Salix candida (Sage-leaved Willow)

Plant Info
Also known as: Hoary Willow
Family:Salicaceae (Willow)
Life cycle:perennial woody
Habitat:sun; wet; calcareous fens, swamps, wet meadows, floating mats, shores, peatlands
Bloom season:April - June
Plant height:12 to 40 inches
Wetland Indicator Status:GP: OBL MW: OBL NCNE: OBL
MN county distribution (click map to enlarge):Minnesota county distribution map
National distribution (click map to enlarge):National distribution map

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Detailed Information

Flower: Flower shape: indistinct Cluster type: spike

[photo of female catkins past flowering] Male and female flowers are on separate plants (dioecious) in spike-like clusters (catkins) at the tips of short branchlets along 1 year old branches, emerging just before or with the leaves. Male catkins are oval to nearly round, 2/3 to 1½ inches long, the flowers densely packed, each flower with 2 stamens, the tips (anthers) initially red to purple, turning yellow. Female catkins are ¾ to 2½ inches long, the flowers moderately to densely crowded on the spike, narrowly pear to horn-shaped, densely covered in woolly hairs, and on slender stalks .1 to 1.2 mm long. At the base of each male and female flower stalk is a tiny, yellowish to brown scale-like bract densely covered in straight or wavy hairs.

Leaves and stems: Leaf attachment: alternate Leaf type: simple

[photo of leaves] Leaves are alternate, 1¾ to 4 inches long, to ¾ inch wide, 4.5 to 11 times as long as wide, mostly narrowly elliptic and widest near the middle, pointed at the tip, wedge-shaped to somewhat rounded at the base, mostly toothless, the edges often rolled under (revolute). The upper surface is dark green, sparsely to moderately covered in cobwebby hairs, with a strong network of indented veins; the lower surface is silvery-white from a dense covering of woolly hairs.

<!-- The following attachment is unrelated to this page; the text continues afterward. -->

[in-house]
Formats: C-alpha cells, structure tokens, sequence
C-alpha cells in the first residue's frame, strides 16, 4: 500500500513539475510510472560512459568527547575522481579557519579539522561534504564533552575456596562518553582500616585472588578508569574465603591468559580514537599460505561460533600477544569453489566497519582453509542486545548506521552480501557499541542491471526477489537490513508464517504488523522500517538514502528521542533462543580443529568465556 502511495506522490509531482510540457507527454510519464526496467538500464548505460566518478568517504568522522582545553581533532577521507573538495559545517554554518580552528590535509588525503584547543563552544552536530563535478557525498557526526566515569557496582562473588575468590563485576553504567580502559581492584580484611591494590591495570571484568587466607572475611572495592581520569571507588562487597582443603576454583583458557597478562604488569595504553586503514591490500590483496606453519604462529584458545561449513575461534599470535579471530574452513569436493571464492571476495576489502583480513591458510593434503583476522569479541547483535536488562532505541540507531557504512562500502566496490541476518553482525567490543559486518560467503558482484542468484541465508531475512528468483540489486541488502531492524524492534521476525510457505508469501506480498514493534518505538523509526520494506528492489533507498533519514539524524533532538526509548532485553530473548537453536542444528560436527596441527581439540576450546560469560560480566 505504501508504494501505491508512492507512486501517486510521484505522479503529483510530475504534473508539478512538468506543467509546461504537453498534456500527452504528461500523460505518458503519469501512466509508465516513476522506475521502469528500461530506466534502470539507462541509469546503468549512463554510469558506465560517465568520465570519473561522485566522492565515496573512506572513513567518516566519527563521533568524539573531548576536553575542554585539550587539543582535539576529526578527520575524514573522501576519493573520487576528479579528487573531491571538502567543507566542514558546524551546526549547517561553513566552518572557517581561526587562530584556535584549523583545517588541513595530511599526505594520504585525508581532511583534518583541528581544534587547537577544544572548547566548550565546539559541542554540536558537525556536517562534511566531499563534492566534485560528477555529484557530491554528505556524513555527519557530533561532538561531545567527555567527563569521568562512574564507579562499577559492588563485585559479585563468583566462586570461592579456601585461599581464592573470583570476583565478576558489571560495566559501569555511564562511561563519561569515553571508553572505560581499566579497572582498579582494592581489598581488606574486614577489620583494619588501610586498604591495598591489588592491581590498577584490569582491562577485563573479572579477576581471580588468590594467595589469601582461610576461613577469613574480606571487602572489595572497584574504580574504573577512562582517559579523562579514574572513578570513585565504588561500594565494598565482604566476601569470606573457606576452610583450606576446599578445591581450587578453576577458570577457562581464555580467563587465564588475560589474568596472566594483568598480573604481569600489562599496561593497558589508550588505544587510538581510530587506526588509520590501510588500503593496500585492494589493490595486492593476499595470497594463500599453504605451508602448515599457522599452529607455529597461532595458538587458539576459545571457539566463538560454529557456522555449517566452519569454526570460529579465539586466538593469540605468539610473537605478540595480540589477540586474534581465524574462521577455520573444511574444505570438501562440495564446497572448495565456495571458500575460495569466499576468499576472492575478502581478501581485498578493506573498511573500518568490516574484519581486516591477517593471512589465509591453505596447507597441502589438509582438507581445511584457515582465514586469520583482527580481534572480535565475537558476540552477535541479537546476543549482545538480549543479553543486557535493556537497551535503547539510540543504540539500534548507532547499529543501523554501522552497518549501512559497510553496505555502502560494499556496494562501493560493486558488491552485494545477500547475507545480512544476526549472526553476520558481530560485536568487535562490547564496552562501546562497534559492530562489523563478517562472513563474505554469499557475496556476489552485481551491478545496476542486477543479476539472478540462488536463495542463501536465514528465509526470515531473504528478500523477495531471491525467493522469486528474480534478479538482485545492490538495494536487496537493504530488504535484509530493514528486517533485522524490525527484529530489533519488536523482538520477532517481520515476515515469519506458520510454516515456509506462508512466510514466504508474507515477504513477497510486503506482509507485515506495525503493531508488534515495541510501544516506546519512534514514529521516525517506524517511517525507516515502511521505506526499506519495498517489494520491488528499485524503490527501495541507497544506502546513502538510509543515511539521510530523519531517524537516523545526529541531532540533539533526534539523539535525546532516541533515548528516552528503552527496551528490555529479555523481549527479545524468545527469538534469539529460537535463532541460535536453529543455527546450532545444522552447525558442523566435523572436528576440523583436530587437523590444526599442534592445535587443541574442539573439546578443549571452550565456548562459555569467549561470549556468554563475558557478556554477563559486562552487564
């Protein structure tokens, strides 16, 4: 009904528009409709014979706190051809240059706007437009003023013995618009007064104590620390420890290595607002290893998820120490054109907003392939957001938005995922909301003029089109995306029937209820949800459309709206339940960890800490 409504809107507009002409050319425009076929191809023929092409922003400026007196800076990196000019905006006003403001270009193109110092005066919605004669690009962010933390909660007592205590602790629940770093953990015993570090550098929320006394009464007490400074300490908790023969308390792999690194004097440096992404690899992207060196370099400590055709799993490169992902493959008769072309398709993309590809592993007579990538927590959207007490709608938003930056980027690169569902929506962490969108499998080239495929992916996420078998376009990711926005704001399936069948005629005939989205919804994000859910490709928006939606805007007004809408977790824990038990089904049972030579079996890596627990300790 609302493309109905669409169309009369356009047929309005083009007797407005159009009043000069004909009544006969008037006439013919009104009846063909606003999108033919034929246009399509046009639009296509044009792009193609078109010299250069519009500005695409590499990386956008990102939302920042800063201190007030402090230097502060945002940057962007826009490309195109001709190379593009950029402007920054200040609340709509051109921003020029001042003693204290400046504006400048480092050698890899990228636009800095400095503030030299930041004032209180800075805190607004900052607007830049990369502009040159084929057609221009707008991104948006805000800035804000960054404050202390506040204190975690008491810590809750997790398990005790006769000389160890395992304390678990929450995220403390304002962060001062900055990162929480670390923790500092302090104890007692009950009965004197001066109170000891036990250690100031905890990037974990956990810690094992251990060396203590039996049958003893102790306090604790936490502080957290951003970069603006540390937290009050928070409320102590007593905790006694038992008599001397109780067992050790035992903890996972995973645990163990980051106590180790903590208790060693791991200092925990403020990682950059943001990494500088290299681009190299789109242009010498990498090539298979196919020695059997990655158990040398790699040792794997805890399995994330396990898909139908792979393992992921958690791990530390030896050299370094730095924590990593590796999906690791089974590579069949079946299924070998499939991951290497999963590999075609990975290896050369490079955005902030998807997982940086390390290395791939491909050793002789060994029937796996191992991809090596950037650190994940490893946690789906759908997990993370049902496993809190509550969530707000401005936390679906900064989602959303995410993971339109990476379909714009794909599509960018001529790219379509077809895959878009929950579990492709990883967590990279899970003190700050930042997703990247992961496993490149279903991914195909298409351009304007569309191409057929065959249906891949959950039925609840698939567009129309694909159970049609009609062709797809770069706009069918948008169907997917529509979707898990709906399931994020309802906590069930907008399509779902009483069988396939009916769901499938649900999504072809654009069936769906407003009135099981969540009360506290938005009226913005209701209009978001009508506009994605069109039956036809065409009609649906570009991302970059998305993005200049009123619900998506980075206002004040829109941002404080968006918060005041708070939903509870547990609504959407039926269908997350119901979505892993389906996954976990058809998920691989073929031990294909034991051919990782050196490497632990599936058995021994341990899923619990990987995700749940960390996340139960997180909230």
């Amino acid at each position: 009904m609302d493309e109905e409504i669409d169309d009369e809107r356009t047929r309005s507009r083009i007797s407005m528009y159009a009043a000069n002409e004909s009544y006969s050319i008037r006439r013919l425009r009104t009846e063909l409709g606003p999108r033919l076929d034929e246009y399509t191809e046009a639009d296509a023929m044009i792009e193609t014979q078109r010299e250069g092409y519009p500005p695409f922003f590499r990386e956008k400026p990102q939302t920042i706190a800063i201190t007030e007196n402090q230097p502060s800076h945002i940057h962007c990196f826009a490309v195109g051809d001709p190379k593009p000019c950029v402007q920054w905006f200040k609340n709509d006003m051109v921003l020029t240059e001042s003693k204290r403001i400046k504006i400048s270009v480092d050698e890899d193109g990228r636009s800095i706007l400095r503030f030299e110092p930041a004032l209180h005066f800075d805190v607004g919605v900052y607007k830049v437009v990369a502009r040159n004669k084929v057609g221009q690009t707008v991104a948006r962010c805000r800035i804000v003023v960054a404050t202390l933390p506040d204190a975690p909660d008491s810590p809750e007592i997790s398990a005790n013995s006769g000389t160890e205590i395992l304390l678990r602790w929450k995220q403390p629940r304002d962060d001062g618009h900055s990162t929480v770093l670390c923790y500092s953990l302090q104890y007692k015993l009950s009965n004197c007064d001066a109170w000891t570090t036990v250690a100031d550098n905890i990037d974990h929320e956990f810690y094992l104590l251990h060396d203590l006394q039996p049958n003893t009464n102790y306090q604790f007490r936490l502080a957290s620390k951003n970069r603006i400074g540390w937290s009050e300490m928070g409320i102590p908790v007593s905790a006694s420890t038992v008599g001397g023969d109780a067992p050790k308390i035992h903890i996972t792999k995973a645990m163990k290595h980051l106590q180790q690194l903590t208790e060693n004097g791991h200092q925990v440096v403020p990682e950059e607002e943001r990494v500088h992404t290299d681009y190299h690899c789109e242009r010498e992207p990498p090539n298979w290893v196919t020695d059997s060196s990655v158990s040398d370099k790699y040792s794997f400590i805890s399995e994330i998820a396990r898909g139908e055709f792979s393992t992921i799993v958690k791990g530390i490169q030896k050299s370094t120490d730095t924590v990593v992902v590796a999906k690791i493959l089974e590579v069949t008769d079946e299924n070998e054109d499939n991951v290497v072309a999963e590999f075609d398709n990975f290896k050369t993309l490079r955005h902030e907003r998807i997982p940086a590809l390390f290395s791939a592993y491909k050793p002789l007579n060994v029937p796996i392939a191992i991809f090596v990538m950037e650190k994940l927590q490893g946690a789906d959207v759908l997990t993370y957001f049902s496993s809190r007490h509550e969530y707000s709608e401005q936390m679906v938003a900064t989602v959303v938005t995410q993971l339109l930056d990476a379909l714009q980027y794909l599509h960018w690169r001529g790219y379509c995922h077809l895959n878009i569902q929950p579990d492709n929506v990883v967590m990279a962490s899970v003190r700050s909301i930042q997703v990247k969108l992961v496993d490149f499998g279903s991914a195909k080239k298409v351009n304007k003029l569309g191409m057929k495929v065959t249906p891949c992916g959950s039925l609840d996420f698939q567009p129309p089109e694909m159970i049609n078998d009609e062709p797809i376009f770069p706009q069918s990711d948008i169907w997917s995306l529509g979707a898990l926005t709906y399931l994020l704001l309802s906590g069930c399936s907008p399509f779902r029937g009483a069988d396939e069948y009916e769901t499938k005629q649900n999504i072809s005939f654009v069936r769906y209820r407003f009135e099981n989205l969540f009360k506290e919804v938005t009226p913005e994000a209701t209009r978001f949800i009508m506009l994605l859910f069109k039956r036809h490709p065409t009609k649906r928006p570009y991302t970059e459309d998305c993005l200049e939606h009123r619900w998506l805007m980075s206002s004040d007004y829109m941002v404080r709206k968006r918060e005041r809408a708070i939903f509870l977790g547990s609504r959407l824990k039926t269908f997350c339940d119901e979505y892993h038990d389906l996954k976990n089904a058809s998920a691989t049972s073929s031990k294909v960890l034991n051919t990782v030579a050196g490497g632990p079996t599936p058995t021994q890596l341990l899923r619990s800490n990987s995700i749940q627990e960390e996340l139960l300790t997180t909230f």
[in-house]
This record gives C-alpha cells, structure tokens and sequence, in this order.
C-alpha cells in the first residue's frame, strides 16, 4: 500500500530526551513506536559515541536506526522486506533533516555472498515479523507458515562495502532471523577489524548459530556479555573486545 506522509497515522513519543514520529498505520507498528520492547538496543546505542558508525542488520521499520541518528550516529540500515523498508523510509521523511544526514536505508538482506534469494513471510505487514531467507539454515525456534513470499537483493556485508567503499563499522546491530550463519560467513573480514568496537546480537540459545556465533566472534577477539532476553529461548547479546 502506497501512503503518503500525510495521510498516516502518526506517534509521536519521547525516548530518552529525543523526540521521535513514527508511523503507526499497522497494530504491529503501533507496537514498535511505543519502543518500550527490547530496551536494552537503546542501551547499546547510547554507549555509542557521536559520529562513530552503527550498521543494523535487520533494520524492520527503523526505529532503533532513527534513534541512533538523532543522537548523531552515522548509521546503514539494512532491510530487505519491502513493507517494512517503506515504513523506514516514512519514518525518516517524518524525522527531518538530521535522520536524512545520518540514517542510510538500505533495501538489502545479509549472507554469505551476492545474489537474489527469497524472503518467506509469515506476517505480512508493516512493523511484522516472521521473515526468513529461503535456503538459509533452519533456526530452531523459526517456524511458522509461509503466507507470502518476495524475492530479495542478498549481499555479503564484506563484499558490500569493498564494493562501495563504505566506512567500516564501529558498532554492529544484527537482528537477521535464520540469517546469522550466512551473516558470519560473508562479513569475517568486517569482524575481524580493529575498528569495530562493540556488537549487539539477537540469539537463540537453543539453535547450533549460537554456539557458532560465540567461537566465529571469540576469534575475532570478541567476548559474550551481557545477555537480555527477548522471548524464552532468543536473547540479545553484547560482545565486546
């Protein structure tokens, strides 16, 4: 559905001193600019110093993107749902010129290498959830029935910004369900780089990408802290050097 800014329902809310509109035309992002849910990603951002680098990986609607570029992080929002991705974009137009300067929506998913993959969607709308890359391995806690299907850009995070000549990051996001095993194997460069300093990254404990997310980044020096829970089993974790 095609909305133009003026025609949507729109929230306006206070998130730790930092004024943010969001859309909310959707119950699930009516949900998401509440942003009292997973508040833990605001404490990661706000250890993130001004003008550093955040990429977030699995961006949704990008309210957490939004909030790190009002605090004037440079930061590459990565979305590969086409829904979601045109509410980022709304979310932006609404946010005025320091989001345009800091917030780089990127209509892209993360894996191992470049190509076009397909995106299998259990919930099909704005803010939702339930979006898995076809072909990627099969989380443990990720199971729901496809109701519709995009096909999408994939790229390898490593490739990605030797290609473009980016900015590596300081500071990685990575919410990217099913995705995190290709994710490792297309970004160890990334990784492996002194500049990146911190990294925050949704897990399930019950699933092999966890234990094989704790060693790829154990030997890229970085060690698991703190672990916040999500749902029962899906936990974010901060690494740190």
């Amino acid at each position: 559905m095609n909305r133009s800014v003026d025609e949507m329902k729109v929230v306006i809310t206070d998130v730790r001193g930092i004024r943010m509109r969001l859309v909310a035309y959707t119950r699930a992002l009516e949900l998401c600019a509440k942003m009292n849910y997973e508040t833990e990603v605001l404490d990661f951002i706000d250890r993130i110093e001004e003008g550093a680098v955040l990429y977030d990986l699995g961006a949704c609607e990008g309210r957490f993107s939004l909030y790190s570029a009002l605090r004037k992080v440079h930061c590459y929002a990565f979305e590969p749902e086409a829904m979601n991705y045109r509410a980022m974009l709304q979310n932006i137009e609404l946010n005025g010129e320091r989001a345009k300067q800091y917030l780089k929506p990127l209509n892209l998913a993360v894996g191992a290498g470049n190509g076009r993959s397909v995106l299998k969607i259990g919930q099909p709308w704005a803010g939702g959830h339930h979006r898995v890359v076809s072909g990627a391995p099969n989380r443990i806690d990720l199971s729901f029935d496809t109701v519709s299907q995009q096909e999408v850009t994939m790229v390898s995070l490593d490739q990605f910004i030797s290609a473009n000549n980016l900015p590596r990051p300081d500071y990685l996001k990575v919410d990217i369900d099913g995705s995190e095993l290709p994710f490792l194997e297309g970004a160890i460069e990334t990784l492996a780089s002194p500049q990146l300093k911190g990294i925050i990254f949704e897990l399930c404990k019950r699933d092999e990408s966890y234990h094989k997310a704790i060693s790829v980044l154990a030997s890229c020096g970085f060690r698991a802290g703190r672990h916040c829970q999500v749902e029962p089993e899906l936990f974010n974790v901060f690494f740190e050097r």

[photo of stipules and twig stem] At the base of the short leaf stalk is a pair of leaf-like appendages (stipules) that are up to 3.6 mm long and pointed at the tip. New leaves are yellowish and woolly-hairy. New branchlets are yellowish-brown or red-brown, densely covered in short or woolly white hairs, becoming brown and mostly hairless the second year. Stems are multiple, few-branched, slender with smooth to rough, gray-brown bark. Loose colonies may form by a process known as layering, where a branch that touches the ground takes root and forms a new plant, detaching itself from the parent plant.

Fruit: Fruit type: capsule/pod

[photo of fruit] The spike elongates some as fruit matures, the fruit becoming more loosely arranged than the flowers. Fruit is a capsule 4 to 6 mm long, yellowish to light brown when mature, covered in woolly hairs, narrowly pear to horn-shaped with a long, straight to slightly curved beak. The capsule splits into two halves when mature, releasing the cottony seed.


There are over 20 species of Willows in Minnesota; Sage-leaved Willow is a common, low to mid-sized shrub of fens, conifer swamps, floating mats and similar wetlands, often in calcareous soils. It is a fairly distinct species, recognized by the narrow leaves that are woolly white on the underside, mostly toothless and typically rolled under along the edges (revolute), obvious stipules that are hairy like the leaves, and woolly-hairy fruit 4 to 6 mm long. It is typically under 3 feet tall with few leafy branches.

The leaves of Sage-leaved Willow are similar to Satiny Willow (Salix pellita), which is a larger shrub or small tree with leaves that are more glossy on the upper surface, hairs on the lower surface are silky and mostly straight, stipules are minute or absent, twigs are mostly hairless and usually covered with a waxy bloom, and fruit is covered in short silky hairs. Sage-leaved Willow also vaguely resembles the smaller Prairie Willow (Salix humilis var. tristis), which is also short statured with woolly-hairy leaves, but its leaves are smaller and proportionately broader, mostly widest near the tip, and it lives in dry habitats.

Sage-leaved Willow is known to hybridize with several other willows; hybrids are usually recognized by woolly hairs or patches of woolly hairs on leaves, stems, female flowers and fruits. The single hybrid recorded in Minnesota was with Pussy Willow (Salix discolor) at a Hennepin County park in 1915, so hybrids are rare, or at least rarely recognized.

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More photos

Photos by Peter M. Dziuk taken in Beltrami, Mahnomen, Polk, St. Louis and Stearns counties.


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